You’ve found or live in the perfect location – it’s close to work, near shops, transport and schools and there’s a great park around the corner.
Plus property values have shown good consistent growth over the years.
The problem is the house itself.
It could be a bit of dump – old, rundown and in need of some serious modernising.
Alternatively, you may have outgrown it and it just doesn’t meet your personal and family needs and more.
So what do you do when you like the neighbourhood but not the house?
Do you renovate or tear it down and start from scratch?
These are the questions facing more and more homeowners and home buyers, especially when they like where they live and don’t want to move, or they’re thinking about buying but recognise further investment in the property will be required.
To help answer these questions, let’s look at some of the key factors to consider when deciding between demolition and development:
1. Compare property values in the street and neighbourhood
For starters you should check for price differentials between your property and comparable nearby ones.
If there are major differences (for instance, where your property is valued or priced less than everyone else’s) you need to find out the reasons why.
It could be the other properties have a better view, location, or garden. In many cases it’s the house itself that is the differentiating factor.
It could be bigger, newer, have a better floor plan, be well decorated, be fitted with superior furnishings and fixtures and have all the mod-cons or better reflect its heritage and era.
Whatever the reason you need to compare and contrast them with your own so you can work out if it is worth the time, effort and money to develop and how much you may need to spend to add value and deliver what you’re looking for, but not overcapitalise.
2. Be clear about what you want
An important step is to clearly and comprehensively articulate what sort of property you want.
For example, you may desire something which is modern and contemporary, or something which is older and has all its original period features.
You then need to consider other things like size, internal and external layout, aspect, position and whether it will be a single or double storey dwelling – the list goes on.
This should then be compared with your current property so you can make an assessment about whether it can be transformed to meet your needs, or whether a brand new one has to be built in its place.
You should also be careful that what you’re proposing is in character with the neighbourhood and meets the planning regulations.
So discussions with the local council and a good architect would be a sensible move.
3. Do your sums
The next step is to get some comparative costs.
This is the financial side of the equation where you work out how much you’ll have to spend on each alternative and whether you can afford it.
Not surprisingly most people believe rebuilds to be the more expensive option since there’ll be demolition costs and because you’re starting from scratch.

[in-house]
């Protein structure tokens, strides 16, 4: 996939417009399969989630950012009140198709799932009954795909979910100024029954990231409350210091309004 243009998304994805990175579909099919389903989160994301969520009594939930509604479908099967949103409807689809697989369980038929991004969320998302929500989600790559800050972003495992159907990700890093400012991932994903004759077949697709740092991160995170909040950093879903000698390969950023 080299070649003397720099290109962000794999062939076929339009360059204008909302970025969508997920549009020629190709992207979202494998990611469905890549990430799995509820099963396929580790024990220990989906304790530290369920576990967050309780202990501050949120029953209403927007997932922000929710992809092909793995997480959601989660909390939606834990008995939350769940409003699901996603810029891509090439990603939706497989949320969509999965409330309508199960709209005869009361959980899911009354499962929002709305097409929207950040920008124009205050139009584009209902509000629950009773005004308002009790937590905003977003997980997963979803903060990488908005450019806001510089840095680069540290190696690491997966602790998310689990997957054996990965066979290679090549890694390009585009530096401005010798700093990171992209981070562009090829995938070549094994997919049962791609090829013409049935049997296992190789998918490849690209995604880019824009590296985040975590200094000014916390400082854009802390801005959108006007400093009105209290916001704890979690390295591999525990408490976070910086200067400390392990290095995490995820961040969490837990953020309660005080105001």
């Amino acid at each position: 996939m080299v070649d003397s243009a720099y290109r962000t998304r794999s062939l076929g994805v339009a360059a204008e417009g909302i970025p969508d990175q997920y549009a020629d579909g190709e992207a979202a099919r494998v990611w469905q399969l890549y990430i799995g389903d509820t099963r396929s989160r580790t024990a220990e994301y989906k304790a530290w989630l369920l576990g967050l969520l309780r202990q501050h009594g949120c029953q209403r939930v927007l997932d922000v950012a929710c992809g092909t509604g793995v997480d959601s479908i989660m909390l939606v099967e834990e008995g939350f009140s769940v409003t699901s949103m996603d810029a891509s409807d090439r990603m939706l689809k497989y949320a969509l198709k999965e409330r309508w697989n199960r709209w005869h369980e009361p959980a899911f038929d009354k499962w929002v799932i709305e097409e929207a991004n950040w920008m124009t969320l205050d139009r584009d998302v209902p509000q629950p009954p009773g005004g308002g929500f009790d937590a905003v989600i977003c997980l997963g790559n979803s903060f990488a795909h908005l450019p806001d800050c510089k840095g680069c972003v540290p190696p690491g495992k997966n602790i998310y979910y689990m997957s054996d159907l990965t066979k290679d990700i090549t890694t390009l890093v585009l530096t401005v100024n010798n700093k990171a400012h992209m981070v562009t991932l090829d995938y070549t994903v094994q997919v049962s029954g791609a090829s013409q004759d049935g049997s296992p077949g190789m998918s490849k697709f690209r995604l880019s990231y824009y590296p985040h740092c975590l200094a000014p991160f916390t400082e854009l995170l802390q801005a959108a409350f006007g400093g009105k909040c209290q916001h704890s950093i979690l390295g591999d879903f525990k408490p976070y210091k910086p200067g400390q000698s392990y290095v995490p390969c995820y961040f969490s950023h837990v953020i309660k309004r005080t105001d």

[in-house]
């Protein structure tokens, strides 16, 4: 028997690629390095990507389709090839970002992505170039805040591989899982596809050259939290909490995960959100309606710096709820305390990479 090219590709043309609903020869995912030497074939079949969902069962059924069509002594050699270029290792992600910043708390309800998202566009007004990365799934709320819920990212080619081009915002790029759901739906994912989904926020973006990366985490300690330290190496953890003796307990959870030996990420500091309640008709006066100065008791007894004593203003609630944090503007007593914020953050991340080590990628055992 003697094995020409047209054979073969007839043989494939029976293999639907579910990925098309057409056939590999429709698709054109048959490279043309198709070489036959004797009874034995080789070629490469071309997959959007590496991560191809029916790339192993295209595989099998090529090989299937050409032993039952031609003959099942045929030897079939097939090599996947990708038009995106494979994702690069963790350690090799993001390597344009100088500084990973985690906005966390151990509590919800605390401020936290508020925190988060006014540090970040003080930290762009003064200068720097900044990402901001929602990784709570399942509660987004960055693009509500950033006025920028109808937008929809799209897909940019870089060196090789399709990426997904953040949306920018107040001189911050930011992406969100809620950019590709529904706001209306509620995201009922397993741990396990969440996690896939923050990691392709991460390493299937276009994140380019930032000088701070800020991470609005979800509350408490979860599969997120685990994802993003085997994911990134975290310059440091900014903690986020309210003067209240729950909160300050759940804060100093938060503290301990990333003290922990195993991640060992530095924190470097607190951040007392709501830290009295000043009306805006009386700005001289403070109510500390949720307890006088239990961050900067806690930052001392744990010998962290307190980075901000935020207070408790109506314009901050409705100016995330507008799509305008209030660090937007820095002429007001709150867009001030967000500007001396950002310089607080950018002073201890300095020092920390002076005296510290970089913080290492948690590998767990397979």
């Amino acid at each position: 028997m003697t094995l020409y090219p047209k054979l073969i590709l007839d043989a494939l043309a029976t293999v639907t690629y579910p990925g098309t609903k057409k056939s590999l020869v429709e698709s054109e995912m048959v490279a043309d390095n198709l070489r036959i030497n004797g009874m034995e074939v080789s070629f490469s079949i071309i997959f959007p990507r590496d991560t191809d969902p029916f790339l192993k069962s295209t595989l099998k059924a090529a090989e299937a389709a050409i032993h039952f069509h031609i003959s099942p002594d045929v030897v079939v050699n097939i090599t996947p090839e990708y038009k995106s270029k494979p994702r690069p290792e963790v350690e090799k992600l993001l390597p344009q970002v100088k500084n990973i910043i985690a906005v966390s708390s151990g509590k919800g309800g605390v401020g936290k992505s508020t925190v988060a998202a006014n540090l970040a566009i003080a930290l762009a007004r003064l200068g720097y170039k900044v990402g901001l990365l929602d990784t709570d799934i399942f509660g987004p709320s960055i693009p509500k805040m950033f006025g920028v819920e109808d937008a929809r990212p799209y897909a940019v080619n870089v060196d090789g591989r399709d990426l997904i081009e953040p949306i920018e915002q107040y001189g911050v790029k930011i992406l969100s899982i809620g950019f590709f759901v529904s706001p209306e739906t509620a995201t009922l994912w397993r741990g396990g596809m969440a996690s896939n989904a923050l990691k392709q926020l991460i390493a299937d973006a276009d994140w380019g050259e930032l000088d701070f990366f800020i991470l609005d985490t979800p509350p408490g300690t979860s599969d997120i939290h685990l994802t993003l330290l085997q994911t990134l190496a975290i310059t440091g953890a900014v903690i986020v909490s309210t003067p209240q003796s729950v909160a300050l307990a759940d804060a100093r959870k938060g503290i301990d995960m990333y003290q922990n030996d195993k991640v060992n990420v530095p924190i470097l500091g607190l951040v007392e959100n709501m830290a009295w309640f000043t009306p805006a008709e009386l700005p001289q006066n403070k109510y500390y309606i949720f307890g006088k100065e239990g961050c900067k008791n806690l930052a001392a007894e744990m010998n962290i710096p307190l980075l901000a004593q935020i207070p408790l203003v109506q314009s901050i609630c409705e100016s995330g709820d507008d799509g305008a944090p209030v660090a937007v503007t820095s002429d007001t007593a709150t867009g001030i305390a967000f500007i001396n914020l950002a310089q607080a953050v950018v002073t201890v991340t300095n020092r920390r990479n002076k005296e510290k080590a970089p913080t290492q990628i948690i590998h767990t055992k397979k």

However, with the cost per square metre of building new homes reducing in price due to economies of scale and advancements in building technologies (like prefabrication), new build costs aren’t always as high as you may anticipate.
Major renovations on the other hand, can be more expensive than expected, often costing many hundreds of thousands of dollars, especially if you’re building up as well as out.
A lot depends on what you want done, how easy it will be to add to or change the existing property and the extent of unforeseen problems or issues arising, like whether major repair or restructure work is needed to support the renovation.
In fact, fixing serious renovation problems can amount to 25%+ of the total renovation costs.
This is a big chunk of your renovation budget.
For these reasons alone it’s important to get a detailed costing from your builder and/or architect when doing your sums to ensure you can adequately compare and contrast not only how much you’ll have to pay, but what sort of bang you’ll get for your buck.
4. Consider living arrangements and timelines
While your property is being developed you’ll have to work out where you’re going to live.
With a renovation you may be able to stay at the property although for major works this is unlikely because of health and safety issues.
A rebuild will require alternate accommodation to be found.
Aligned with this is how long it will take before you can move in.
The size and scope of the project will determine timelines and so you should include things like inconvenience factors and additional expenses (like rent or transport) into your overall costing when comparing alternatives.
5. Keep your lender informed
Finally, whichever way you go you must make sure your lender is on board before you start the project.
You must inform them from the outset what you’re planning to do, especially if this is going to happen early on.
Your lender won’t be too happy if you tear down a major part of their security without their knowledge – that might represent a breach of contract and the loan could be called up.
Make your lender your partner as you renovate or rebuild your property.
They could come up with a loan product that better suit your needs, or suggestions on how to save on interest costs.
There shouldn’t be any problems if you can show you’re adding value – just keep them in the loop.
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